mobile header

Are Women More Affected by Cancer than Men in India?

Cancer, an ailment that knows no boundaries, affects millions of people worldwide. However, when we turn our gaze to India, a fascinating and urgent question arises: Are women more affected by cancer than men in this diverse and populous country?


The Current Landscape: Cancer Incidence and Mortality Rates

To answer whether women are more affected by cancer than men in India, we need to examine cancer incidence and mortality rates among both genders. According to the Global Cancer Observatory by the World Health Organization (WHO), in 2020 India reported around 1.32 million new cancer cases.

Cancer Incidence:

Men: Approximately 679,421 new cases.

Women: Approximately 712,758 new cases.

Cancer Mortality:

Men: Approximately 394,455 deaths.

Women: Approximately 373,665 deaths.

At first glance, it appears that women have a slightly higher incidence of cancer than men. However, the mortality rates show a higher number of deaths among men.

Common Types of Cancer in India by Gender

For Women:

Breast Cancer: The most common cancer among Indian women, constituting about 27% of all new cancer cases.

Cervical Cancer: Accounts for around 16.5% of new cancer cases. Ovarian Cancer: Approximately 6% of cases.

Oral Cancer: Less common but still significant.

For Men:

Oral Cancer: The most prevalent, accounting for about 16.2% of new cases.

Lung Cancer: Around 10.6% of cases.

Stomach Cancer: Approximately 6.8% of cases.

Colorectal Cancer: About 6.3% of cases.

Factors Influencing Cancer Incidence and Mortality

Biological Differences:

Hormonal Influences: Hormones like estrogen and progesterone can affect cancer development, particularly breast and ovarian cancers in women.

Genetic Predispositions: Genetic mutations such as BRCA1 and BRCA2 significantly contribute to higher cancer risks in women.

Lifestyle Factors:

Tobacco Use: Men traditionally have higher tobacco use, leading to elevated rates of oral and lung cancers. Alcohol

Consumption: Higher in men, contributing to various cancer types like liver and esophageal cancers.

Healthcare Access:

Screening and Early Detection: Women often have better access to cancer screening programs for breast and cervical cancers, which can lead to earlier detection and better survival rates.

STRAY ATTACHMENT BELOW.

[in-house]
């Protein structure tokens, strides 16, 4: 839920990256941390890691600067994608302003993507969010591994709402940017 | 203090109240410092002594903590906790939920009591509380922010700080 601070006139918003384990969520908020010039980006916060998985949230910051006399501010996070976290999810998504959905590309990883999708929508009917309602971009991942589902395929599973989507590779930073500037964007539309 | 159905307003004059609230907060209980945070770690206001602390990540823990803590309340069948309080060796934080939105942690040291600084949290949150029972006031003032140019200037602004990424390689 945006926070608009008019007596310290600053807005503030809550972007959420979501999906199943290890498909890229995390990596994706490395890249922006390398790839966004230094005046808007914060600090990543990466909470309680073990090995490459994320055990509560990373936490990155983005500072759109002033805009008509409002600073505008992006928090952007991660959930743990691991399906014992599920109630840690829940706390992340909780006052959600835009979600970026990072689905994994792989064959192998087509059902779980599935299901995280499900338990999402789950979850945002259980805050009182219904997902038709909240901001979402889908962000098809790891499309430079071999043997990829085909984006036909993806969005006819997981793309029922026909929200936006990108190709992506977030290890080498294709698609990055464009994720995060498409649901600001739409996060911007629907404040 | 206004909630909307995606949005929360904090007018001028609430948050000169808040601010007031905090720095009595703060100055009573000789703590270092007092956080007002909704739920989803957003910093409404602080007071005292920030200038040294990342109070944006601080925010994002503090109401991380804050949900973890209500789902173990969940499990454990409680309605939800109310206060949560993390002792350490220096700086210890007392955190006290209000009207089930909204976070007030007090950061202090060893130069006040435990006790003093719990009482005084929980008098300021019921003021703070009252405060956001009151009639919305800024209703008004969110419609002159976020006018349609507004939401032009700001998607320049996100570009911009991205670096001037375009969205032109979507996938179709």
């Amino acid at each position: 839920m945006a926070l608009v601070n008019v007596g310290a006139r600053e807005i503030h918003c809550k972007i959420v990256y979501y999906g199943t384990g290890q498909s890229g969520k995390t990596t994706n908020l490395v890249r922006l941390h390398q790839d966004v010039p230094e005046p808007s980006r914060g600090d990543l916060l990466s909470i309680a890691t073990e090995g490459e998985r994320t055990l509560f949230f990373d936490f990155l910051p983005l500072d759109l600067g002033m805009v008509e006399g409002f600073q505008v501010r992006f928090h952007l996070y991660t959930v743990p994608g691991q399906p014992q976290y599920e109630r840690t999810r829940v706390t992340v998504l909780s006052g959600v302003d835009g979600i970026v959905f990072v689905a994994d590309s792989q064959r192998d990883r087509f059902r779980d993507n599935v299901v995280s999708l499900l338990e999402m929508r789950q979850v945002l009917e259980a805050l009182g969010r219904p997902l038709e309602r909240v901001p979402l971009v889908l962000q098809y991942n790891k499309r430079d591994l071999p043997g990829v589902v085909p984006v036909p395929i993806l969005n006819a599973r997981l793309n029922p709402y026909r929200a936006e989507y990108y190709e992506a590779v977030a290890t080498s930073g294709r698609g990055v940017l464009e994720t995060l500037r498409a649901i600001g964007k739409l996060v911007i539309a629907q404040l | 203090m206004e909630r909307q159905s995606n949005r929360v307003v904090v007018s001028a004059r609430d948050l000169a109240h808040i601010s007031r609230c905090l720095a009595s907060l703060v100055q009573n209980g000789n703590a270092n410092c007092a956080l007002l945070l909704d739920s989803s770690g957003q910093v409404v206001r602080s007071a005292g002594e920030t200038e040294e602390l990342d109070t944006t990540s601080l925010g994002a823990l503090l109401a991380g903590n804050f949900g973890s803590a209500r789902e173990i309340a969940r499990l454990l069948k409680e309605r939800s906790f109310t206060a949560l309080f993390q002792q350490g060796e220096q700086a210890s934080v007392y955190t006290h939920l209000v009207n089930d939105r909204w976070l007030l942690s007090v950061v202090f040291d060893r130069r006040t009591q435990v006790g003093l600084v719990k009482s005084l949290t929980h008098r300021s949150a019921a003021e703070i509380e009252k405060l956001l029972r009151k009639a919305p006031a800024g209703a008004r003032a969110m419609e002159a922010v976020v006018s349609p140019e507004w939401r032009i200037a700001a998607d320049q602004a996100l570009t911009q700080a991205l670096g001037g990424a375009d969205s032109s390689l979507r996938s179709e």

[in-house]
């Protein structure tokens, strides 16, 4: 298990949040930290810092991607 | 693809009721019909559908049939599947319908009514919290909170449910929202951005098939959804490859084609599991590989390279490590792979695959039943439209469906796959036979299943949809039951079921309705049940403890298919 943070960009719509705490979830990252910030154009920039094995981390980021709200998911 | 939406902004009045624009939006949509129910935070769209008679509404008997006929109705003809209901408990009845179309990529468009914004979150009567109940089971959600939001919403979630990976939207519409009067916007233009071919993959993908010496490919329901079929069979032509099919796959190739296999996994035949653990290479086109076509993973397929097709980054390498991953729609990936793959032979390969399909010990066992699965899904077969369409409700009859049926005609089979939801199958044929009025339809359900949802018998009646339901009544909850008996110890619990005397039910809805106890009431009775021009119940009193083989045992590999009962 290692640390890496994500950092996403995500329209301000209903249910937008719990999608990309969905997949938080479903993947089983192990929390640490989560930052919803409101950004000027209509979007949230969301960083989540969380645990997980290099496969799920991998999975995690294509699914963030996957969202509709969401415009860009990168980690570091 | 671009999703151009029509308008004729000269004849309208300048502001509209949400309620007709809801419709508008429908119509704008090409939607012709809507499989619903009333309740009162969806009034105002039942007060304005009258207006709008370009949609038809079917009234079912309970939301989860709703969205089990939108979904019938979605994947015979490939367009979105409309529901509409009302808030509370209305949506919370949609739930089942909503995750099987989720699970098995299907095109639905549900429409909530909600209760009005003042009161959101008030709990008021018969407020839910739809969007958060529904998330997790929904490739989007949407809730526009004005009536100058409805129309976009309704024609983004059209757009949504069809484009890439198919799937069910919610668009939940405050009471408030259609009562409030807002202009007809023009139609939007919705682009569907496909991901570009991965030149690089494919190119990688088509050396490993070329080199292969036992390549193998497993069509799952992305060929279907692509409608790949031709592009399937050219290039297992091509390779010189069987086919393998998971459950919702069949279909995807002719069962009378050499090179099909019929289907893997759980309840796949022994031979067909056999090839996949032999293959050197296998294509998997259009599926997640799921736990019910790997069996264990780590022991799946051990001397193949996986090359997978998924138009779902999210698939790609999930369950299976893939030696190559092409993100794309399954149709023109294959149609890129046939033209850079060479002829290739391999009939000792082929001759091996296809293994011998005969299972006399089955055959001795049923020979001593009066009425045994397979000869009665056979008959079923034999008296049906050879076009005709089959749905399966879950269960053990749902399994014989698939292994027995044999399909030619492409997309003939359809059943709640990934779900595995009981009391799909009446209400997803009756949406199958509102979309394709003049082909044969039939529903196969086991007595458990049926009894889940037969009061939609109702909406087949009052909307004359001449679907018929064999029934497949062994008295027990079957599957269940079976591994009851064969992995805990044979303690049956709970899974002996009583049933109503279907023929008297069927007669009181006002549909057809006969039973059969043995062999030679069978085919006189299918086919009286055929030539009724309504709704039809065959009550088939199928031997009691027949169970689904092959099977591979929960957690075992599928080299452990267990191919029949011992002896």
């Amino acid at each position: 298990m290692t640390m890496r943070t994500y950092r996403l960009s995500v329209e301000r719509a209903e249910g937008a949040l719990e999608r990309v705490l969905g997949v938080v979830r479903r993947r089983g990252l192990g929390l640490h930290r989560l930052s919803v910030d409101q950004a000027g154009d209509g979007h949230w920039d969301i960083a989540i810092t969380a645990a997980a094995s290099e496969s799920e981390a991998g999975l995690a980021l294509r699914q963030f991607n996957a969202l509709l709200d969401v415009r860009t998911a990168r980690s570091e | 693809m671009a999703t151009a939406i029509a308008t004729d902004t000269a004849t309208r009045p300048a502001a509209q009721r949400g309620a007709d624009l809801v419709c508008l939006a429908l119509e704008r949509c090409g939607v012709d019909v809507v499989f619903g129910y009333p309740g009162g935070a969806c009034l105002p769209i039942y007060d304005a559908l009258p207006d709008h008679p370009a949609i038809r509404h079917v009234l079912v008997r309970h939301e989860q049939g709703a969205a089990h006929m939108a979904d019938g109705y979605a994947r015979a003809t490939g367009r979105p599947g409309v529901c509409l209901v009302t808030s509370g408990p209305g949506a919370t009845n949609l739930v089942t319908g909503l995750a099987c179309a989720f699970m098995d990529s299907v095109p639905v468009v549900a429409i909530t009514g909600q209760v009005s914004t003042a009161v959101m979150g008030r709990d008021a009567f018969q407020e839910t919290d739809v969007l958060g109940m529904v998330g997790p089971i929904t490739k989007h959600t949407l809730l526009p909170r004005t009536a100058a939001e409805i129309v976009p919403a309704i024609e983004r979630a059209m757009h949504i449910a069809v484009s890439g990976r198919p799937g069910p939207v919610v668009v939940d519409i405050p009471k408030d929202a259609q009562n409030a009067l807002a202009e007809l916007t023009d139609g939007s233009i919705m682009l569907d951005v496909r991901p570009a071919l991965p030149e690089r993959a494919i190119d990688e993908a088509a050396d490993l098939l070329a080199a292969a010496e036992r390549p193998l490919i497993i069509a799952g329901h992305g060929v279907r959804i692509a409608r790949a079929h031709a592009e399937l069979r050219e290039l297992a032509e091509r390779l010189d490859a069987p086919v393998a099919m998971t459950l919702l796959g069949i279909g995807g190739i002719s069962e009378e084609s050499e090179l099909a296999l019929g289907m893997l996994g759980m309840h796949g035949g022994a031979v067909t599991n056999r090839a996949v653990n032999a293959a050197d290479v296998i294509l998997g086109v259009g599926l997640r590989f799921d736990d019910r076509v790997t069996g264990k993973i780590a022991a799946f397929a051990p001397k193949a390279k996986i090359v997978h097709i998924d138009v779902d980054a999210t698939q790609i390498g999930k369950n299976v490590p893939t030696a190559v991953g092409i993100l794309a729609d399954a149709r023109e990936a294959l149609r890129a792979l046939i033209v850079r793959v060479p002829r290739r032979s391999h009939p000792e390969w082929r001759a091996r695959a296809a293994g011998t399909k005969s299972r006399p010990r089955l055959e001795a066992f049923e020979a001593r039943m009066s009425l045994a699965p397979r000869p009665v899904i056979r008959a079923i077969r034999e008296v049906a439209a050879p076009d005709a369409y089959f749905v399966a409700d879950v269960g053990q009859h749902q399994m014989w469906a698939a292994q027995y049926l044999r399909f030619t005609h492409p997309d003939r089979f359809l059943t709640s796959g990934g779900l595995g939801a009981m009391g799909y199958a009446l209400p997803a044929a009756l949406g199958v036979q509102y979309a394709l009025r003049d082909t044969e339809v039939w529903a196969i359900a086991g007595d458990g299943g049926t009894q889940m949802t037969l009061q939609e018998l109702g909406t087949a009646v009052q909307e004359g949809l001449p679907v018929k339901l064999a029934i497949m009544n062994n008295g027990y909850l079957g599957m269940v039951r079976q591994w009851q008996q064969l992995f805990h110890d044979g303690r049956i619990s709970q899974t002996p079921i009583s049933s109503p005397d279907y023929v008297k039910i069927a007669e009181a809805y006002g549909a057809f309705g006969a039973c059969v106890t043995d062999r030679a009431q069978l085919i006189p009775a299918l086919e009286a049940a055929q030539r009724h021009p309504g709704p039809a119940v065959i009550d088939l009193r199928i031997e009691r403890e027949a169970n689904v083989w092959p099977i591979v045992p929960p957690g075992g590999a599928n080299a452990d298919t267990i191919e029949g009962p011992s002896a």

Healthcare Utilization: Cultural and societal roles may lead women to seek medical help more promptly than men.

Sociocultural Influences:

Awareness Campaigns: Many campaigns focus on breast and cervical cancer awareness, possibly influencing higher detection rates in women.

Stigma and Support Systems: Men may face different societal pressures and stigma around seeking medical help, possibly delaying diagnosis and treatment.

Implications for Public Health Strategies For Women:

Enhanced Screening Programs: Continue to expand breast and cervical cancer screening programs.

Targeted Awareness Campaigns: Increase awareness for less common but significant cancers such as ovarian and colorectal cancers.

Support Systems: Strengthen support networks for women undergoing cancer treatment.

For Men:

Tobacco Control Programs: Intensify efforts to reduce tobacco usage.

Awareness and Education: Launch campaigns focused on the importance of early detection for cancers prevalent in men, like oral and lung cancer.

Gender-Sensitive Healthcare: Develop male-focused healthcare initiatives that address societal stigmas and promote prompt healthcare seeking behavior.

Conclusion: Are Women More Affected?

While women in India show a slightly higher incidence of cancer than men, the mortality rates are higher for men. This suggests that while women are more likely to be diagnosed with cancer, men are more likely to die from it. Multiple factors come into play, including biological differences, lifestyle choices, healthcare access, and sociocultural influences. For the best cancer treatment in India, American Oncology Institute is recognized as the top multi-disciplinary oncology hospital known for its expertise and advanced care.